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Living rich

The date is July 4, 1939.  The place is Yankee Stadium in New York City. Over 61,000 people have gathered this day. A hush falls over the crowd as Henry Louis (Lou) Gehrig steps up to the microphone at home plate to speak. Gehrig is known to baseball fans as "The Iron Horse."  He earned this moniker by playing in every game for almost fourteen years. That is 2,130 consecutive games.

 

This however, is a sad occasion because something terrible has happened. In the cruelest of ironies, baseball's Iron Horse is being forced to prematurely retire from the game he loves because of a fatal illness. The uniform once filled out by muscular calves and biceps now sags and flaps in the breeze. The strength and resilience that fostered his incredible stamina are withering away due to the disease amyotrophic lateral sclerosis (ALS), hereafter known as Lou Gehrig Disease.

 

His wife and parents are sitting in box seats on the third base line.  His old teammate, the inimitable Babe Ruth is there. Joe McCarthy, the Yankee manager, walks over to Gehrig and says something to him.  Then Gehrig starts to speak. Just what does this man say on such a poignant occasion? Does he express bitterness that he is going to die in the prime of his life? Does he try to deny the reality of his illness?  Here's what he said:

 

                        "Fans, for the past two weeks you have been reading

                        about a bad break I got.  Yet today I consider myself

                        the luckiest man on the face of this earth."

 

Isn't that incredible? He could have (understandably) said just about anything but look at what he chose to say. He chose to speak of his blessings.

 

I think there's a real lesson here for the redeemed. If we belong to Jesus, no matter what our circumstances are (and I don't wish to be glib), we're the richest people on the planet! Yes, I know about the reality of pain and suffering. And it's true there's evil all around us.  We learn more every day about injustices practiced throughout the world.   Just the same, we've been redeemed!  The one who sought our eternal destruction was defeated on a Sunday morning 2,000 years ago.   Jesus took on the poverty of our sins to give us His prosperity (2 Corinthians 8:9). We're now rich people! We have a future. The Bible speaks of all of this as good news and it is!

 

I am not suggesting that we ignore the unpleasant, the wrong, or the painful, but neither do we have to be ruled by them! They don't have the last word – Jesus does! This is more than just a matter of attitude or emphasis; it is the reality we need to root our lives in. We can choose to believe we're poor if we want to, but if we belong to Him, then all things belong to us (1 Corinthians 3:21-23).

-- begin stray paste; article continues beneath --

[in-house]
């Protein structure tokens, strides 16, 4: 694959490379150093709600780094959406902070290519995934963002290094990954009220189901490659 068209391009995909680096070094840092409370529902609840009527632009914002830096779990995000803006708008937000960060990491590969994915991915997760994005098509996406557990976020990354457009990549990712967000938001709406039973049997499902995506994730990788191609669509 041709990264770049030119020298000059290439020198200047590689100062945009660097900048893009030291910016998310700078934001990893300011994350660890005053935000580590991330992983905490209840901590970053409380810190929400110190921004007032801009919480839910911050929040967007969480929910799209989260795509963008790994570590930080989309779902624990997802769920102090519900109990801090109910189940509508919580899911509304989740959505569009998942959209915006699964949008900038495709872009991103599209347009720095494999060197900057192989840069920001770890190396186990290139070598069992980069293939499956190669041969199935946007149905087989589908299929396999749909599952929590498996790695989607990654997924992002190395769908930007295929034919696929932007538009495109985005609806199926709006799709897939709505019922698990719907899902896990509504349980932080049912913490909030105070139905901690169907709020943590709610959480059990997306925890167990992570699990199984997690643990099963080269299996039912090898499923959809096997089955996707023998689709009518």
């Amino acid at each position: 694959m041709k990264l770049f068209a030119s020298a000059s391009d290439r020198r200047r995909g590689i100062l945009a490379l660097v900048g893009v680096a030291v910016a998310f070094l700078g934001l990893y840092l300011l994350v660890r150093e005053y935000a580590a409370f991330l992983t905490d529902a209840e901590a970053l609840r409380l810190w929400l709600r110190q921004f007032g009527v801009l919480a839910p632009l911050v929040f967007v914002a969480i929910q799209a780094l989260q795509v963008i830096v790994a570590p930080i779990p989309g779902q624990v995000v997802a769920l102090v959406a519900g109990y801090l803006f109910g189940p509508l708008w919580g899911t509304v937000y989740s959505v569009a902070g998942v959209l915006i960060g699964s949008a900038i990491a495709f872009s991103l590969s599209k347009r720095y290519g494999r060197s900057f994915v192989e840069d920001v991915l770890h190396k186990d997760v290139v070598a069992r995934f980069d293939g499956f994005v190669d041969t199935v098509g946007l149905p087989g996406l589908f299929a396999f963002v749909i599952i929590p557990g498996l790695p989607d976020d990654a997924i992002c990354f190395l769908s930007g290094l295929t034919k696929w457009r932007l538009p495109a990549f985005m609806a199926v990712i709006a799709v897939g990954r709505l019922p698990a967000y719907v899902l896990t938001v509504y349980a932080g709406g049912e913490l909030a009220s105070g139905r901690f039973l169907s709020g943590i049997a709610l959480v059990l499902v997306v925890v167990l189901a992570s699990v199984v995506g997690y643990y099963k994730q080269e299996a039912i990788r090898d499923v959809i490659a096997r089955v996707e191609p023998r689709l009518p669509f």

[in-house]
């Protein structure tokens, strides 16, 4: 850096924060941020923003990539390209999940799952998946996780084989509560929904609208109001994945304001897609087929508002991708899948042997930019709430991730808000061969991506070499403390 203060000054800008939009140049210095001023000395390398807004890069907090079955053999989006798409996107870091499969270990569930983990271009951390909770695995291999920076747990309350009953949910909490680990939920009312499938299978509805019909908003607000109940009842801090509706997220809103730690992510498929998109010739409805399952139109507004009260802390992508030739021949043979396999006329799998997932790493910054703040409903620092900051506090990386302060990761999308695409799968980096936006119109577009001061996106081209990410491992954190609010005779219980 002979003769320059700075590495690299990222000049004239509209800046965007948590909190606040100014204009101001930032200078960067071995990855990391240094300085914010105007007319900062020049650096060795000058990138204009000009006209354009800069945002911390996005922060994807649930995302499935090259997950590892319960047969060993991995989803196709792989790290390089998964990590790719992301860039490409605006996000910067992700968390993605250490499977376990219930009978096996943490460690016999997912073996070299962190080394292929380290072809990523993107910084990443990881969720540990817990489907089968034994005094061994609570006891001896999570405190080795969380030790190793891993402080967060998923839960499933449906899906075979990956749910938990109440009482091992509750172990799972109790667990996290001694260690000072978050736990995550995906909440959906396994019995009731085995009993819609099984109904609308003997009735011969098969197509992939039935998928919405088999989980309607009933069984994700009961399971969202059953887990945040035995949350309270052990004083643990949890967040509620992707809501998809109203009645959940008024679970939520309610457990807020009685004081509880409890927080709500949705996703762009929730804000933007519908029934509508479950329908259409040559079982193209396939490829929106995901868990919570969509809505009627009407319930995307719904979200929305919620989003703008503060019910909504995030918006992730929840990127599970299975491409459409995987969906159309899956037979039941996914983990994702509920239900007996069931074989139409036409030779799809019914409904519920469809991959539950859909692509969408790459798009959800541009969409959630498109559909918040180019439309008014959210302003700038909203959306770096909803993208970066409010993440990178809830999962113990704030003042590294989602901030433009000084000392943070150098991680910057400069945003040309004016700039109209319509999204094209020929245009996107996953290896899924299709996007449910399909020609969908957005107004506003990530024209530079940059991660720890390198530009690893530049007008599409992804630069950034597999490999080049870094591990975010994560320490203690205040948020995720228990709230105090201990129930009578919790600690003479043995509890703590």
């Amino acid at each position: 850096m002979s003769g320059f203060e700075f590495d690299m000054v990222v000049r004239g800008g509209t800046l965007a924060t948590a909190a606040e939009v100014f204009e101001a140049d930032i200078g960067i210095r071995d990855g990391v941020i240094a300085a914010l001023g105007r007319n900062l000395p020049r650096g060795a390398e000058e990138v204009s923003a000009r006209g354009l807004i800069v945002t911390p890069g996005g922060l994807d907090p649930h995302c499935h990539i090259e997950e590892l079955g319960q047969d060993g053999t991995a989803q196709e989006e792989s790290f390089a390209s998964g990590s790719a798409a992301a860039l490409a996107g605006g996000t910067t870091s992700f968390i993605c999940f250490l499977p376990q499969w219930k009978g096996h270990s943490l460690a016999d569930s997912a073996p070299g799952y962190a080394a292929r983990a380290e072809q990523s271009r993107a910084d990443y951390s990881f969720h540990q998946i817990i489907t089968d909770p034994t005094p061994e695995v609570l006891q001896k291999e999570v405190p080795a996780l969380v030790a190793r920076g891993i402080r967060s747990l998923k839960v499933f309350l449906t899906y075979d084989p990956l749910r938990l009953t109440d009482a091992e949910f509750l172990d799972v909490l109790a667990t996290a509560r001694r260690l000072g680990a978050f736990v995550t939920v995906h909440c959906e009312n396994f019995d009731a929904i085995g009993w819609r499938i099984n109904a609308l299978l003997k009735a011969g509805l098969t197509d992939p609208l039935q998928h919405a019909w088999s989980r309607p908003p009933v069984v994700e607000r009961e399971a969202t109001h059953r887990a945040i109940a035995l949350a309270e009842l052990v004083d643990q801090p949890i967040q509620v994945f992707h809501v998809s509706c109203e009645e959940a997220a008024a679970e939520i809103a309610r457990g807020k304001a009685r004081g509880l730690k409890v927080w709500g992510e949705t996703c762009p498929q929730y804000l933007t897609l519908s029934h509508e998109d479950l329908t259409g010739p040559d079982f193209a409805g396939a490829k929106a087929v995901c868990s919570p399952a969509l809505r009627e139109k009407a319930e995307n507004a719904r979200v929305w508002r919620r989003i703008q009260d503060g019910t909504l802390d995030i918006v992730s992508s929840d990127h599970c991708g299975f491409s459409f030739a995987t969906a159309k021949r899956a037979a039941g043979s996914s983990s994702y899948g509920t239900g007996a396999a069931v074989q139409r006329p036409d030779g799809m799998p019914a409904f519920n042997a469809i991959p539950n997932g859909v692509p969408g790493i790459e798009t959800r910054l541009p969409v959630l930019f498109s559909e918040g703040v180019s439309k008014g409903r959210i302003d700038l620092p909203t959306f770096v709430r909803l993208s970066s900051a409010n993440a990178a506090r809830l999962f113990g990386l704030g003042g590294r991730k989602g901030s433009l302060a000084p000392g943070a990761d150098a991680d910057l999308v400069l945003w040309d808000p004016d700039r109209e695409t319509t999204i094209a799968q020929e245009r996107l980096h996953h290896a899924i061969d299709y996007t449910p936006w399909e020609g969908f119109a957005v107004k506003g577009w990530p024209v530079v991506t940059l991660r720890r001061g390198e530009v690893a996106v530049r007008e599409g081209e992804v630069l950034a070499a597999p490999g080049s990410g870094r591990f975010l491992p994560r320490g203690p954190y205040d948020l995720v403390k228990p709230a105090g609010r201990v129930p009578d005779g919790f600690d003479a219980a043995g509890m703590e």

Russell Conwell tells the story of Ali Hafed in his book, Acres of Diamonds. Hafed was a content, wealthy man until he developed an insatiable appetite for diamonds. His obsession led him to sell his farm and all that he owned and spend it traveling the world in search of diamonds. He died a penniless, broken man in a foreign land. What happened to the man who purchased Hafed's farm? He found that the land was full of . . . diamonds, acres of diamonds. Hafed was in possession of great riches all along; he just failed to realize it.

 

How tragic it is when Christians look everywhere but Jesus Christ for their acres of diamonds. Perhaps they look to a higher income bracket, an affair, a new automobile, a better job, or even retirement. Like Ali Hafed, many will perish in their pursuits without ever realizing that the treasure they sought was there all along in Jesus Christ.

 

Do you know the joy and peace that come from knowing Him? Do you know where you're going when this life is over? Then you my friend are rich. Tonight before you close your eyes to sleep, thank God for your treasure. Tomorrow, if He sees fit to give you another day on this earth, thank Him for that day and live like the rich person you are.  
 
 
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Subpages (1): Living rich toward God
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